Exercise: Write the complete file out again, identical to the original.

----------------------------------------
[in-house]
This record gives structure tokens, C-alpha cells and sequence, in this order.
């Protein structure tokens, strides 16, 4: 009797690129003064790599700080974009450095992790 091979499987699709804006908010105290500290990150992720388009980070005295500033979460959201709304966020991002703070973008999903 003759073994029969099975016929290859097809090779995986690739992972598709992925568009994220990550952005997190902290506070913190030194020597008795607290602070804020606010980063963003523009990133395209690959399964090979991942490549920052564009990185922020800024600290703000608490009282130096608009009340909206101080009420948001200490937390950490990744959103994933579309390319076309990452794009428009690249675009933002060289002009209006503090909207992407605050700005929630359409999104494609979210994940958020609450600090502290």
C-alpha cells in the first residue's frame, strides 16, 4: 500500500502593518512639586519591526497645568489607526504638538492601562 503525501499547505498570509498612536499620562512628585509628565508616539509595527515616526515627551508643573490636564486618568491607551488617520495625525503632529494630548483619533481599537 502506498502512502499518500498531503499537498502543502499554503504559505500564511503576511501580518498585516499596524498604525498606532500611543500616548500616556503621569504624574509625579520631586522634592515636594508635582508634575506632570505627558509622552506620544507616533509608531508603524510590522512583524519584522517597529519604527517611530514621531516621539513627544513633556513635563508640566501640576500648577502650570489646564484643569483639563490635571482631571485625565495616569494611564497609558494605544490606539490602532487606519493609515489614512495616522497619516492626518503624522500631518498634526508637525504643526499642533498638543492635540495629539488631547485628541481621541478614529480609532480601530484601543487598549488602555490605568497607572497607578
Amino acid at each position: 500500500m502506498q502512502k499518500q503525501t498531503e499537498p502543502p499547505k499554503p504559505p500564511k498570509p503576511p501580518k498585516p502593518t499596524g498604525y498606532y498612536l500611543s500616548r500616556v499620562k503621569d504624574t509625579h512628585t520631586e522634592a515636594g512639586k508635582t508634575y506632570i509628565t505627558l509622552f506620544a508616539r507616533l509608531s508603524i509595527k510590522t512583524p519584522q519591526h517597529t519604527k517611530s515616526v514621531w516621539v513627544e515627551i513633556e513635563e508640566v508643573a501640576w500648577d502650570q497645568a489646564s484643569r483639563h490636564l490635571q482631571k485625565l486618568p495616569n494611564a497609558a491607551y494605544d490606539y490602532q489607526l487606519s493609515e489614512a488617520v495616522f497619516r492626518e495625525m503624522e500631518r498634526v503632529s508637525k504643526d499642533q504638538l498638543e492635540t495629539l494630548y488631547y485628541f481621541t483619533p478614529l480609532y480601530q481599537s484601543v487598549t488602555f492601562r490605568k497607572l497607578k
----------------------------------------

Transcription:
[in-house]
This record gives structure tokens, C-alpha cells and sequence, in this order.
């Protein structure tokens, strides 16, 4: 009797690129003064790599700080974009450095992790 091979499987699709804006908010105290500290990150992720388009980070005295500033979460959201709304966020991002703070973008999903 003759073994029969099975016929290859097809090779995986690739992972598709992925568009994220990550952005997190902290506070913190030194020597008795607290602070804020606010980063963003523009990133395209690959399964090979991942490549920052564009990185922020800024600290703000608490009282130096608009009340909206101080009420948001200490937390950490990744959103994933579309390319076309990452794009428009690249675009933002060289002009209006503090909207992407605050700005929630359409999104494609979210994940958020609450600090502290």
C-alpha cells in the first residue's frame, strides 16, 4: 500500500502593518512639586519591526497645568489607526504638538492601562 503525501499547505498570509498612536499620562512628585509628565508616539509595527515616526515627551508643573490636564486618568491607551488617520495625525503632529494630548483619533481599537 502506498502512502499518500498531503499537498502543502499554503504559505500564511503576511501580518498585516499596524498604525498606532500611543500616548500616556503621569504624574509625579520631586522634592515636594508635582508634575506632570505627558509622552506620544507616533509608531508603524510590522512583524519584522517597529519604527517611530514621531516621539513627544513633556513635563508640566501640576500648577502650570489646564484643569483639563490635571482631571485625565495616569494611564497609558494605544490606539490602532487606519493609515489614512495616522497619516492626518503624522500631518498634526508637525504643526499642533498638543492635540495629539488631547485628541481621541478614529480609532480601530484601543487598549488602555490605568497607572497607578
Amino acid at each position: 500500500m502506498q502512502k499518500q503525501t498531503e499537498p502543502p499547505k499554503p504559505p500564511k498570509p503576511p501580518k498585516p502593518t499596524g498604525y498606532y498612536l500611543s500616548r500616556v499620562k503621569d504624574t509625579h512628585t520631586e522634592a515636594g512639586k508635582t508634575y506632570i509628565t505627558l509622552f506620544a508616539r507616533l509608531s508603524i509595527k510590522t512583524p519584522q519591526h517597529t519604527k517611530s515616526v514621531w516621539v513627544e515627551i513633556e513635563e508640566v508643573a501640576w500648577d502650570q497645568a489646564s484643569r483639563h490636564l490635571q482631571k485625565l486618568p495616569n494611564a497609558a491607551y494605544d490606539y490602532q489607526l487606519s493609515e489614512a488617520v495616522f497619516r492626518e495625525m503624522e500631518r498634526v503632529s508637525k504643526d499642533q504638538l498638543e492635540t495629539l494630548y488631547y485628541f481621541t483619533p478614529l480609532y480601530q481599537s484601543v487598549t488602555f492601562r490605568k497607572l497607578k